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Effectiveness of Six Irrigation Techniques With Sodium Hypochlorite in Tissue Dissolution

He Liu1 , Ya Shen1 , Markus Haapasalo 

1. Division of Endodontics, Department of Oral Biological and Medical Sciences, Faculty of Dentistry, University of British Columbia, Vancouver, CAN

Corresponding author: Markus Haapasalo,


Review began 04/17/2023 
Review ended 05/12/2023 
Published 05/18/2023


Introduction: Complete removal of pulp tissue by mechanical instrumentation remains a challenge. The study aimed to assess the efficacy of six irrigation techniques using 3% sodium hypochlorite (NaOCl) in dissolving tissue.

Materials and methods: Seventy standardized fragments of bovine muscle tissue were divided into seven groups and exposed to different irrigation devices, with a maximum of 10 minutes of irrigation at room temperature. The devices included erbium-doped yttrium-aluminum-garnet (Er:YAG) laser (LightWalker® ST-E; Fotona d.o.o., Ljubljana, Slovenia), erbium, chromium-doped yttrium, scandium, gallium and garnet (Er,Cr:YSGG) laser A (EdgePRO™; Biolase Technology Inc., San Clemente, California, United States), Er,Cr:YSGG laser B (WaterLase iPlus®; Biolase, California, United States), multisonic ultracleaning system (MUS) GentleWave® system with CleanFlow™ handpiece (Sonendo, Inc., Laguna Hills, California, United States), passive ultrasonic irrigation (PUI), EndoUltra ultrasonic activator (Vista Apex Dental Products, Racine, Wisconsin, United States), and conventional needle irrigation (CNI), a 29G NaviTip irrigation needle at a flow rate of 5 mL/min (Ultradent Products, Inc., Utah, United States), with 3% NaOCl without agitation as the control. For samples that dissolved completely within 10 minutes, the dissolution time was recorded, and for other samples, the tissue weight was measured after the 10-minute irrigation experiment. The tissue dissolution rate (%/s) was calculated for all experiments.

Results: MUS had the fastest tissue dissolution rate (P < 0.01), at 2.986% ± 0.395% per second. The laser systems had dissolution rates of 0.388% ± 0.062% per second for Er:YAG laser, 0.316% ± 0.042% for Er,Cr:YSGG laser A, and 0.258% ± 0.018% for Er,Cr:YSGG laser B. CNI and PUI showed the slowest tissue dissolution rates.

Conclusions: MUS with CleanFlow, followed by Er:YAG and Er,Cr:YSGG lasers, achieved a significantly faster tissue dissolution rate than conventional irrigation methods of PUI and CNI tested. MUS with CleanFlow can greatly improve the effectiveness of NaOCl in tissue dissolution.

Categories: Dentistry, Oral Medicine
Keywords: irrigation, er:yag laser, er:cr:ysgg laser, tissue dissolution, gentlewave


Complete removal of pulp tissue in endodontic treatment remains challenging due to the complex anatomies and irregular morphology of the root canal system [1,2]. Root canal irrigation is crucial for removing tissue remnants left by mechanical debridement [3,4]. Sodium hypochlorite (NaOCl) is considered the first choice as an irrigant solution in endodontic treatment because it is the only solution used in endodontics that can dissolve organic matter, such as necrotic pulp tissue and root canal biofilm, both of which are crucial for the success of the treatment [5,6]. It also has excellent antimicrobial activity. Furthermore, NaOCl is a relatively low-cost and readily available solution. It is easy to use, and the irrigant can be delivered through a variety of irrigation devices, such as syringes, needles, and ultrasonic instruments. Previous studies have indicated that laser-activated irrigation techniques, such as erbium-doped yttrium aluminum garnet (Er:YAG) and erbium, chromium, yttrium, scandium, gallium garnet (Er,Cr:YSGG) lasers, can enhance the effectiveness of NaOCl in tissue dissolution [7,8]. A new Er,Cr:YSGG laser system, EdgePRO™ (Biolase Technology Inc., San Clemente, California, United States), has been introduced recently for cleaning, debridement, and disinfection of the root canal system. However, there is no published study on the effectiveness of EdgePRO with NaOCl in tissue dissolution.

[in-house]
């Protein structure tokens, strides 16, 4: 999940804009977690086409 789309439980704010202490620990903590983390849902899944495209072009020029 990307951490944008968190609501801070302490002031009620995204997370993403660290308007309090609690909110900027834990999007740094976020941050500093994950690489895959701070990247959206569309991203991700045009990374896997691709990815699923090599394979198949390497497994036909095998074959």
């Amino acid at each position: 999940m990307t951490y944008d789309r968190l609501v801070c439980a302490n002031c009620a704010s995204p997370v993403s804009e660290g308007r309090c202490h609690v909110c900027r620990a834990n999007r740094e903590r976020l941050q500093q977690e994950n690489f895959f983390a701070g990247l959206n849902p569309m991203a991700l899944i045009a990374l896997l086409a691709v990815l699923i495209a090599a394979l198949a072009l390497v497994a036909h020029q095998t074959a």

A multisonic ultracleaning system (MUS), GentleWave® (Sonendo Inc, Laguna Hills, California, United States) has been developed for cleaning the root canal system. It generates a broad spectrum of soundwaves and, according to some studies, can create advanced fluid dynamics [9-11]. A previous study has shown that MUS using a molar handpiece with NaOCl dissolves soft tissue much faster than conventional irrigation methods using syringe-needle irrigation or ultrasound [9]. Recently, a new handpiece called CleanFlow™ ((Sonendo, Inc.) was introduced in MUS. Unlike previous handpiece designs, no part of the CleanFlow handpiece is placed in the access cavity or pulp chamber, and the mechanism by which fluid dynamics is created is also different. However, there is no data on the soft tissue-dissolving capacity of MUS with the CleanFlow handpiece. Moreover, there are no in vitro or in vivo studies that have compared lasers and MUS.

Therefore, the aim of this study was to quantitatively evaluate and compare the in vitro soft tissue-dissolving effectiveness of Er:YAG laser, Er,Cr:YSGG laser, MUS with the CleanFlow handpiece, and two conventional root canal irrigation methods. The hypothesis tested was that there was significant difference in the effectiveness of irrigation activation techniques tested with 3% NaOCl in tissue dissolution.